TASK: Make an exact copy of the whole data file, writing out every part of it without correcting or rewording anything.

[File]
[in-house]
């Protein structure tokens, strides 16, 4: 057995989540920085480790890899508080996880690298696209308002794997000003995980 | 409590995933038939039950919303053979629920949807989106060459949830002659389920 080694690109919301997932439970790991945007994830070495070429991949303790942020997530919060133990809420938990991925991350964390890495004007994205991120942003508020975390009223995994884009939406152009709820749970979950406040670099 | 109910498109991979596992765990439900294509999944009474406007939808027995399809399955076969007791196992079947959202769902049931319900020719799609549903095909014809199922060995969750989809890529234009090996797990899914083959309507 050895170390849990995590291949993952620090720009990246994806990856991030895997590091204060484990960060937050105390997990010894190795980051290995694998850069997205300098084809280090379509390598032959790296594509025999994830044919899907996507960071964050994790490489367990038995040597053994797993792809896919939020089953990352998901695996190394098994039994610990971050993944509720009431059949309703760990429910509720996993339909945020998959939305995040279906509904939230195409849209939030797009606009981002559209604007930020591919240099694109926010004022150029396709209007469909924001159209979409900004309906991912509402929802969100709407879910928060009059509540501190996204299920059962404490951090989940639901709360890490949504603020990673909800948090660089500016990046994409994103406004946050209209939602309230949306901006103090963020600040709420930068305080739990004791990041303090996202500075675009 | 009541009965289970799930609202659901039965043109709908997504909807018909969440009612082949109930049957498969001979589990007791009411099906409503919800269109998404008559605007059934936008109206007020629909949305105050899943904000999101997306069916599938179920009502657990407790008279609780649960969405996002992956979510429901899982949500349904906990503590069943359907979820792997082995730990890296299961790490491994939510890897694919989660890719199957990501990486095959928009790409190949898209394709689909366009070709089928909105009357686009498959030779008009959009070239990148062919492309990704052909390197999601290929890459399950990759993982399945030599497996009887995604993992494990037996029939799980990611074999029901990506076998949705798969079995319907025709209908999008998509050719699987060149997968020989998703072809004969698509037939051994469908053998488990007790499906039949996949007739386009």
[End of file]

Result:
[in-house]
């Protein structure tokens, strides 16, 4: 057995989540920085480790890899508080996880690298696209308002794997000003995980 | 409590995933038939039950919303053979629920949807989106060459949830002659389920 080694690109919301997932439970790991945007994830070495070429991949303790942020997530919060133990809420938990991925991350964390890495004007994205991120942003508020975390009223995994884009939406152009709820749970979950406040670099 | 109910498109991979596992765990439900294509999944009474406007939808027995399809399955076969007791196992079947959202769902049931319900020719799609549903095909014809199922060995969750989809890529234009090996797990899914083959309507 050895170390849990995590291949993952620090720009990246994806990856991030895997590091204060484990960060937050105390997990010894190795980051290995694998850069997205300098084809280090379509390598032959790296594509025999994830044919899907996507960071964050994790490489367990038995040597053994797993792809896919939020089953990352998901695996190394098994039994610990971050993944509720009431059949309703760990429910509720996993339909945020998959939305995040279906509904939230195409849209939030797009606009981002559209604007930020591919240099694109926010004022150029396709209007469909924001159209979409900004309906991912509402929802969100709407879910928060009059509540501190996204299920059962404490951090989940639901709360890490949504603020990673909800948090660089500016990046994409994103406004946050209209939602309230949306901006103090963020600040709420930068305080739990004791990041303090996202500075675009 | 009541009965289970799930609202659901039965043109709908997504909807018909969440009612082949109930049957498969001979589990007791009411099906409503919800269109998404008559605007059934936008109206007020629909949305105050899943904000999101997306069916599938179920009502657990407790008279609780649960969405996002992956979510429901899982949500349904906990503590069943359907979820792997082995730990890296299961790490491994939510890897694919989660890719199957990501990486095959928009790409190949898209394709689909366009070709089928909105009357686009498959030779008009959009070239990148062919492309990704052909390197999601290929890459399950990759993982399945030599497996009887995604993992494990037996029939799980990611074999029901990506076998949705798969079995319907025709209908999008998509050719699987060149997968020989998703072809004969698509037939051994469908053998488990007790499906039949996949007739386009």